august 2008

clevelandLEAVIN’ TOWN
Michael Cleveland & Flamekeeper

Five-time IBMA Fiddler of the Year Michael Cleveland is skilled in the art of tearing it up (on barnburning numbers) and tearing it out (your heart, that is), but on his first album with his new band Flamekeeper he gives wide berth to his talented bandmates to ride roughshod over listeners’ emotions, even while enhancing the various conversations with his own deeply felt and smartly crafted solos. The chief recipient of Cleveland’s beneficence is guitarist/lead singer Todd Rakestraw (a founding member of Union Station), who exhibits unwavering aplomb in employing his keening, crying voice to power everything from the frantic album opener, “Sold Down the River,” to the downcast country weeper, “My Blue Eyed Darling.” Rakestraw also shows a deft touch as a songwriter, contributing “I’m Ridin’ This Train,” a spirited breakup memo to a faithless lass who need only check out the rapidity of the hard-driving fiddle, banjo and mandolin solos for an idea of how eager he is to leave her behind. However enthused he is over the prospect of ridding himself of a wayward lover, Rakestraw reigns it in and tenderly articulates a vision of a pastoral Heavenly home beckoning a mother and son to its green, bountiful gardens in a beautiful gospel-tinged ballad, “Come Spring,” with Cleveland’s deliberate fiddling adding the proper dollop of winsomeness to the narrative. Jesse Brock, one of Cleveland’s mainstrays in recent years, eases his smooth, affecting tenor into memorable harmony roles throughout and cuts loose on an absolutely dazzling and dauntingly dexterous mandolin run to introduce his original instrumental, “Kickin’ Back” (which is anything but relaxed), setting the stage for lively discourses with 21-year-old banjo whiz John Mark Batchelor and especially with Cleveland, who answers every rousing charge with richly textured, dynamic retorts of his own in a breathless rush to the song’s close. One of the true delights to be found on any Michael Cleveland album is here in the form of Bill Monroe’s sprightly instrumental, “Jerusalem Ridge,” an energetic fiddle-mandolin dialogue between Cleveland and Brock, with Cleveland working intriguing, angular variations on the theme and Brock adding fleet-fingered, cascading solos in response. Cleveland has had his share of interesting moments on record, but in Flamekeeper he’s found the configuration of players who bring out the best in him. And Michael Cleveland at his best is something everyone should hear.—David McGee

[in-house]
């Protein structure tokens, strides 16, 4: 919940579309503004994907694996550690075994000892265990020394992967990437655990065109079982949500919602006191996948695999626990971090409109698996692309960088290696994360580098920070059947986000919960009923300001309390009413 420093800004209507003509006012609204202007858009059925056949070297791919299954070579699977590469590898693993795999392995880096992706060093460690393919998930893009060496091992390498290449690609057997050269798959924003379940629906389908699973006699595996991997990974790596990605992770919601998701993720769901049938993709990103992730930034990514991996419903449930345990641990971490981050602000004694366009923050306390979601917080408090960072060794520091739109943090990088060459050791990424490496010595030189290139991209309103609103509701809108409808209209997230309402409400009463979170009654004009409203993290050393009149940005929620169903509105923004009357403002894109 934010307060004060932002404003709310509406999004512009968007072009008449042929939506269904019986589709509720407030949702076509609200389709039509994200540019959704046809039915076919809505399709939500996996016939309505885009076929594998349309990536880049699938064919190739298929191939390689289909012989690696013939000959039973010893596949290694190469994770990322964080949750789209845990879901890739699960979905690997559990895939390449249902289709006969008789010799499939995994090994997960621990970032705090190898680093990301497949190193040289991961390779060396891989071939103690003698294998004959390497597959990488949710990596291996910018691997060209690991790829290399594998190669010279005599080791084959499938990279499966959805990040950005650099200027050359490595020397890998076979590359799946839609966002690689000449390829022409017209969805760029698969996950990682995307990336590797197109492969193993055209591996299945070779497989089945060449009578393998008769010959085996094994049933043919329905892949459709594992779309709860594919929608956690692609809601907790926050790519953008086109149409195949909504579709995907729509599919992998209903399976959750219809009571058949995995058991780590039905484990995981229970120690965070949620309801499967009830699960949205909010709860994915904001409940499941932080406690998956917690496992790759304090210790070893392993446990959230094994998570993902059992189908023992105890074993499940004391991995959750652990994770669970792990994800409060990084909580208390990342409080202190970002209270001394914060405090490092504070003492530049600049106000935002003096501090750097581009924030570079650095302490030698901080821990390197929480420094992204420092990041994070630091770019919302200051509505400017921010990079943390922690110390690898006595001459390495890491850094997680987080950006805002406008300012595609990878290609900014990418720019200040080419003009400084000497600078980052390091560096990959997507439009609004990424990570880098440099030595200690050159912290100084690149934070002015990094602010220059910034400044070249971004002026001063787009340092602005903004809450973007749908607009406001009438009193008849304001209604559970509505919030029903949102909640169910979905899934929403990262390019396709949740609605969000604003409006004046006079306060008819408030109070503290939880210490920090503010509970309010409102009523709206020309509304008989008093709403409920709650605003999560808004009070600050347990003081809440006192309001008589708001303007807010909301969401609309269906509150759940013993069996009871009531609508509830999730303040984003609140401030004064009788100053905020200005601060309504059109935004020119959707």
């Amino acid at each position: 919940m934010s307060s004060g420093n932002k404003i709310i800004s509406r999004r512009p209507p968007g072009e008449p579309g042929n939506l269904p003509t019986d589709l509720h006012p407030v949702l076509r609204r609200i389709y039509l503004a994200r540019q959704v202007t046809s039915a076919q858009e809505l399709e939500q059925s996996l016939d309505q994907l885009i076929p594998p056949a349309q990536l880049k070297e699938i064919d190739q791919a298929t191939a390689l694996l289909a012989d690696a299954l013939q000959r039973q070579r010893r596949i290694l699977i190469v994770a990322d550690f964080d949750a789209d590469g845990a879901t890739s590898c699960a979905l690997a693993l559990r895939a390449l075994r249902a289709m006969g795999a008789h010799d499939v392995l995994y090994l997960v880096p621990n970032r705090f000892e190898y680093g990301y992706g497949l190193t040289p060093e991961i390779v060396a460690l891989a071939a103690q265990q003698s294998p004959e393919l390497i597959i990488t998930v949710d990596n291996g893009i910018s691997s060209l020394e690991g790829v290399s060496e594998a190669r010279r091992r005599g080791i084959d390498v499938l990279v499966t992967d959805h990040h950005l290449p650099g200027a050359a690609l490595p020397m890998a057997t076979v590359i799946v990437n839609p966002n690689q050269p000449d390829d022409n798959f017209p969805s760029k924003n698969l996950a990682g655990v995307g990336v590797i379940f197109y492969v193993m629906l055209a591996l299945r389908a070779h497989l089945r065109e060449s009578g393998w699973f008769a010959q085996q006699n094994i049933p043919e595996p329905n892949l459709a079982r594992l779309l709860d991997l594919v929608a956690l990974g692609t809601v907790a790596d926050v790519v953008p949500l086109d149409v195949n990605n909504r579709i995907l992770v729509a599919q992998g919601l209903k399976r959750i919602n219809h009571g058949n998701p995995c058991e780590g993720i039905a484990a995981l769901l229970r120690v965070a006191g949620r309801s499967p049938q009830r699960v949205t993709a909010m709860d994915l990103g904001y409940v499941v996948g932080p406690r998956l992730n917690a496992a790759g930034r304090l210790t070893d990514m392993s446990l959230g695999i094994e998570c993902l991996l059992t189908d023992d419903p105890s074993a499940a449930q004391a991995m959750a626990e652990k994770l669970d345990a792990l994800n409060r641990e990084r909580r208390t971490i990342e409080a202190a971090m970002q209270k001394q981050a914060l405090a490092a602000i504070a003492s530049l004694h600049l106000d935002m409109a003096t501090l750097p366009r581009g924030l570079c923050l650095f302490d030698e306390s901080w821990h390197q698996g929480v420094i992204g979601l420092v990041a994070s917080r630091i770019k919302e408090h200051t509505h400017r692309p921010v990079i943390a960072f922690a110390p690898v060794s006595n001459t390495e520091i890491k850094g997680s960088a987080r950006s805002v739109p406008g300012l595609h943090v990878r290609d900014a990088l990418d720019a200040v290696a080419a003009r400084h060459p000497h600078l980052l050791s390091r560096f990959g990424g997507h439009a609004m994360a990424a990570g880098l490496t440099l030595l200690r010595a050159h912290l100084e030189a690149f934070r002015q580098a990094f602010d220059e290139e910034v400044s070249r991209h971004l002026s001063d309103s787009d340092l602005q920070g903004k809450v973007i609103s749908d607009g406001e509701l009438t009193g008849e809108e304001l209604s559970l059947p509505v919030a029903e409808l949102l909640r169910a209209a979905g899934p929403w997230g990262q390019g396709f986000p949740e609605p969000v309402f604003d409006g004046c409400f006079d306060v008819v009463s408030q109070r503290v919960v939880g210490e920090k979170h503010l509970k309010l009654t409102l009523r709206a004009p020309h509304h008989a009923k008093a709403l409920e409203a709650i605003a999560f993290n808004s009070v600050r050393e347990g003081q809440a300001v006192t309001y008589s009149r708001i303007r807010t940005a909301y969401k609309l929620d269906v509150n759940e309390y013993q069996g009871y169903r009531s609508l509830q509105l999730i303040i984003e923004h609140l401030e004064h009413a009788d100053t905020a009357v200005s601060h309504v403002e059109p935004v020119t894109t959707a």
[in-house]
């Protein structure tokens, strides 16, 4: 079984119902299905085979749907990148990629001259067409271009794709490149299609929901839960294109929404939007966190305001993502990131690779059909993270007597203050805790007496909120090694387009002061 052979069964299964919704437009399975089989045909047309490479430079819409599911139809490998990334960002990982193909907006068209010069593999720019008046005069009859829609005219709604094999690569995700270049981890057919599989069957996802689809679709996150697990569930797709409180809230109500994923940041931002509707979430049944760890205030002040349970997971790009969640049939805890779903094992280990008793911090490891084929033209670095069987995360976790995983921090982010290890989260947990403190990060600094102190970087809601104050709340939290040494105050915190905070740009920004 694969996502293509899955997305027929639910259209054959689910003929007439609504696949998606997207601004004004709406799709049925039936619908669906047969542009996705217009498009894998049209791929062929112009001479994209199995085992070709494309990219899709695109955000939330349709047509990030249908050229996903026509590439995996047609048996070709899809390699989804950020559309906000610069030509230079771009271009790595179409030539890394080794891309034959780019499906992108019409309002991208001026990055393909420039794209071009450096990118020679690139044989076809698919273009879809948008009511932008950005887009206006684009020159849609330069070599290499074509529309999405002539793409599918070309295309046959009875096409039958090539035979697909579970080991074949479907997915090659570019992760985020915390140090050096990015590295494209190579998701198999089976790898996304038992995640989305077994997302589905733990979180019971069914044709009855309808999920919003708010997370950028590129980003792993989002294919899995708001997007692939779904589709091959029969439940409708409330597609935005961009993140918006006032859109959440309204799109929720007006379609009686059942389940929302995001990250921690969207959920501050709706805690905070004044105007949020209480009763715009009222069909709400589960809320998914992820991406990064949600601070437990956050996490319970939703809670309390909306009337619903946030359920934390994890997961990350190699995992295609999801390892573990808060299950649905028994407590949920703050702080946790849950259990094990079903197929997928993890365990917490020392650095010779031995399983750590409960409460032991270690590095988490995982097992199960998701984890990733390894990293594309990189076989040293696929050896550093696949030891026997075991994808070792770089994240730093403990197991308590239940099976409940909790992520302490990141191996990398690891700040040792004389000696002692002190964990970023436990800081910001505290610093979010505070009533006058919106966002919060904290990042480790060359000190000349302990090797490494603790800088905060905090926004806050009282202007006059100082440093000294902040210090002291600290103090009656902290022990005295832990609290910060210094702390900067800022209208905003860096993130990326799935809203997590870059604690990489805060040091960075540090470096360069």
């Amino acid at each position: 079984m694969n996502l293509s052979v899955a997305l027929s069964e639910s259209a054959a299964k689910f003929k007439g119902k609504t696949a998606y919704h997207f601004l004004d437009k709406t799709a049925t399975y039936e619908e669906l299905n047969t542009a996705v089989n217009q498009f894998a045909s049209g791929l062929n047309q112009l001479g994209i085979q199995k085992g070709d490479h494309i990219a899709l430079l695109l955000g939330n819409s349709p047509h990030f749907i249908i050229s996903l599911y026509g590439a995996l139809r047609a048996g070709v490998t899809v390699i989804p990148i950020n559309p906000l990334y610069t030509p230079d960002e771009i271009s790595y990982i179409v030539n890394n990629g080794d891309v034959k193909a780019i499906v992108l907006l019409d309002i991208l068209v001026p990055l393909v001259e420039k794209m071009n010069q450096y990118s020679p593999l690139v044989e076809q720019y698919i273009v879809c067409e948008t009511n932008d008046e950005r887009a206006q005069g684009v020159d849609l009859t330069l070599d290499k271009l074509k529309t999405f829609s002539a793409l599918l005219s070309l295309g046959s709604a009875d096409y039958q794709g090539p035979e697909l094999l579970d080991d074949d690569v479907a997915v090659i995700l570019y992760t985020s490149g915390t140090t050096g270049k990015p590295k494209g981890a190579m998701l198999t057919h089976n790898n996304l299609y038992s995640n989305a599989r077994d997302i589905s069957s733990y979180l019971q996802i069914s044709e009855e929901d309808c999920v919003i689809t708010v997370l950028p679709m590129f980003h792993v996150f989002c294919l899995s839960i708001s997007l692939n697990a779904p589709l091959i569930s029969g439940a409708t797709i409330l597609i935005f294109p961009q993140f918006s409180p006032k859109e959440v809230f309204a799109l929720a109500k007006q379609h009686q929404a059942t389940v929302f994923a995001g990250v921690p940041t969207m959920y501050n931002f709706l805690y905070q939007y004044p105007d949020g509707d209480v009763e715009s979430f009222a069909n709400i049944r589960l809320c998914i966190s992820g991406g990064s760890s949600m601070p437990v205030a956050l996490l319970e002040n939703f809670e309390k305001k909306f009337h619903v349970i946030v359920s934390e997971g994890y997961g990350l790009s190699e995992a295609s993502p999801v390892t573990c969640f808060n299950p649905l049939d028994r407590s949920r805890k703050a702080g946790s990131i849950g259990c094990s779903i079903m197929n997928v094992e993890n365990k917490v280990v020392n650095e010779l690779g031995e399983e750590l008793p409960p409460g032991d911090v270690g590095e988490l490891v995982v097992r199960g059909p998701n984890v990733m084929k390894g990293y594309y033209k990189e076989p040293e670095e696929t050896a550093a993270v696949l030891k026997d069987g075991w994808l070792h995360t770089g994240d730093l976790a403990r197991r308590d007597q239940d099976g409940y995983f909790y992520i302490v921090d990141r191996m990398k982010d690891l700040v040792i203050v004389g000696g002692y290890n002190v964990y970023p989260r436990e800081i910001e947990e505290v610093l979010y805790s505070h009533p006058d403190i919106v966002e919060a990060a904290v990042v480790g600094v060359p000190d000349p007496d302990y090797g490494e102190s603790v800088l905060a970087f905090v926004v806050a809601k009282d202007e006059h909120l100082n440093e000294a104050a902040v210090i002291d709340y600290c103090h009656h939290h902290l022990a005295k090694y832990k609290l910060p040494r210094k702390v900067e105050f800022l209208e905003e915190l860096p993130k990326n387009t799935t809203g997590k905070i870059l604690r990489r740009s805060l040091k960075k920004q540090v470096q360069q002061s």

Founder/Publisher/Editor: David McGee
Contributing Editors: Billy Altman, Derk Richardson
Logo Design: John Mendelsohn (
Website Design: Kieran McGee (
Staff Photographers: Audrey Harrod (Louisville, KY;, Alicia Zappier (New York)
Mailing Address: David McGee, 201 W. 85 St.—5B, New York, NY 10024